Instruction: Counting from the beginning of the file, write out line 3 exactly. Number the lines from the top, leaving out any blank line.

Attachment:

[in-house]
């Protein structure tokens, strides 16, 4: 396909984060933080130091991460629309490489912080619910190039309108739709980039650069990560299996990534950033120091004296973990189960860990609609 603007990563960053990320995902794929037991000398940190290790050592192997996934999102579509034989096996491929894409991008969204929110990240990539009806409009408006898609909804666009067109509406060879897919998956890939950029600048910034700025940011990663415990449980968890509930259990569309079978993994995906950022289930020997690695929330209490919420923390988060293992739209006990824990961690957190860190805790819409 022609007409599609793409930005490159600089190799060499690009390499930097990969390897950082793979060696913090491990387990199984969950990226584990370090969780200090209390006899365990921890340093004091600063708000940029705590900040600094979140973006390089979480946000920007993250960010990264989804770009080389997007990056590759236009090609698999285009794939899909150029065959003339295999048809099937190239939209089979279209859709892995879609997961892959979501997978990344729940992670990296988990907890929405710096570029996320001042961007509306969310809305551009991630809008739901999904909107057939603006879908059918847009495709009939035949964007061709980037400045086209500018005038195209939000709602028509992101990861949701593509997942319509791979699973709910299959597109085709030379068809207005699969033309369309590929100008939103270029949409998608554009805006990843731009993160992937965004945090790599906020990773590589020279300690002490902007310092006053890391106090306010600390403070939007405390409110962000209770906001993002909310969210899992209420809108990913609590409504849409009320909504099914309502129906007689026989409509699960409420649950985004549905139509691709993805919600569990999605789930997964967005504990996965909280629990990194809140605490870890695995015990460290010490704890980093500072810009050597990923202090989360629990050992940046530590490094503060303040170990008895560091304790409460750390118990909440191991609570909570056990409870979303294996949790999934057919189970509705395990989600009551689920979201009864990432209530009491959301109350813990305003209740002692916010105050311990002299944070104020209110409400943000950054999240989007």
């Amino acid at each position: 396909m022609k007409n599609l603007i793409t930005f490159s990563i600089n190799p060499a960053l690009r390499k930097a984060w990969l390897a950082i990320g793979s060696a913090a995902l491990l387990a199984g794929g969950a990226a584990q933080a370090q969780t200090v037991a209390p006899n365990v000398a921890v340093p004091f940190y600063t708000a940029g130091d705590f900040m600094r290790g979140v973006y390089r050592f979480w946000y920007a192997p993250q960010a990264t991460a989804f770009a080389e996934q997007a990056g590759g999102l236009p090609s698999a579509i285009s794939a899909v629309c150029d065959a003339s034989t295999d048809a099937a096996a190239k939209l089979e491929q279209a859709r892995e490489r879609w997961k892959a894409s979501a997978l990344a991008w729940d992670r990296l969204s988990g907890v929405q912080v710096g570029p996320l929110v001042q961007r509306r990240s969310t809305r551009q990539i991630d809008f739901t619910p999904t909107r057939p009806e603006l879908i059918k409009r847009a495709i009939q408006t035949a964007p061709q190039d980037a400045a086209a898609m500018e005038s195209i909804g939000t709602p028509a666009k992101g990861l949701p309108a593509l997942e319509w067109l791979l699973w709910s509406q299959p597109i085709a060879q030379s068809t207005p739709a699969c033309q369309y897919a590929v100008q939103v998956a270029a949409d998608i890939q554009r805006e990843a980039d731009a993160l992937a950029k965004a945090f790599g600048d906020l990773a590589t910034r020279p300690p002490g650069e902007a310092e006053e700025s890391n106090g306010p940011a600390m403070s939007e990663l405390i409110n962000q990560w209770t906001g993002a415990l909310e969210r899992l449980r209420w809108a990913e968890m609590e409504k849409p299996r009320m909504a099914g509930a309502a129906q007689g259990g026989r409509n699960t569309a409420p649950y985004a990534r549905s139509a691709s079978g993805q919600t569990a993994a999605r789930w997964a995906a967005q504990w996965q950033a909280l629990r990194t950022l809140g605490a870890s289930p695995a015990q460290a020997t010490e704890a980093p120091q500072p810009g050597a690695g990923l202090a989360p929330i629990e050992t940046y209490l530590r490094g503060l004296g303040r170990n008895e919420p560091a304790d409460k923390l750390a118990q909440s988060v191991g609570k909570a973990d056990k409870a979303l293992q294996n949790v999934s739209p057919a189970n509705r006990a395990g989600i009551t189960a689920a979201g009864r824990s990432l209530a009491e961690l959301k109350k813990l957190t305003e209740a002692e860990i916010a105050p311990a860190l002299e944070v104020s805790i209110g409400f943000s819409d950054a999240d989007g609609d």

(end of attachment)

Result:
């Amino acid at each position: 396909m022609k007409n599609l603007i793409t930005f490159s990563i600089n190799p060499a960053l690009r390499k930097a984060w990969l390897a950082i990320g793979s060696a913090a995902l491990l387990a199984g794929g969950a990226a584990q933080a370090q969780t200090v037991a209390p006899n365990v000398a921890v340093p004091f940190y600063t708000a940029g130091d705590f900040m600094r290790g979140v973006y390089r050592f979480w946000y920007a192997p993250q960010a990264t991460a989804f770009a080389e996934q997007a990056g590759g999102l236009p090609s698999a579509i285009s794939a899909v629309c150029d065959a003339s034989t295999d048809a099937a096996a190239k939209l089979e491929q279209a859709r892995e490489r879609w997961k892959a894409s979501a997978l990344a991008w729940d992670r990296l969204s988990g907890v929405q912080v710096g570029p996320l929110v001042q961007r509306r990240s969310t809305r551009q990539i991630d809008f739901t619910p999904t909107r057939p009806e603006l879908i059918k409009r847009a495709i009939q408006t035949a964007p061709q190039d980037a400045a086209a898609m500018e005038s195209i909804g939000t709602p028509a666009k992101g990861l949701p309108a593509l997942e319509w067109l791979l699973w709910s509406q299959p597109i085709a060879q030379s068809t207005p739709a699969c033309q369309y897919a590929v100008q939103v998956a270029a949409d998608i890939q554009r805006e990843a980039d731009a993160l992937a950029k965004a945090f790599g600048d906020l990773a590589t910034r020279p300690p002490g650069e902007a310092e006053e700025s890391n106090g306010p940011a600390m403070s939007e990663l405390i409110n962000q990560w209770t906001g993002a415990l909310e969210r899992l449980r209420w809108a990913e968890m609590e409504k849409p299996r009320m909504a099914g509930a309502a129906q007689g259990g026989r409509n699960t569309a409420p649950y985004a990534r549905s139509a691709s079978g993805q919600t569990a993994a999605r789930w997964a995906a967005q504990w996965q950033a909280l629990r990194t950022l809140g605490a870890s289930p695995a015990q460290a020997t010490e704890a980093p120091q500072p810009g050597a690695g990923l202090a989360p929330i629990e050992t940046y209490l530590r490094g503060l004296g303040r170990n008895e919420p560091a304790d409460k923390l750390a118990q909440s988060v191991g609570k909570a973990d056990k409870a979303l293992q294996n949790v999934s739209p057919a189970n509705r006990a395990g989600i009551t189960a689920a979201g009864r824990s990432l209530a009491e961690l959301k109350k813990l957190t305003e209740a002692e860990i916010a105050p311990a860190l002299e944070v104020s805790i209110g409400f943000s819409d950054a999240d989007g609609d």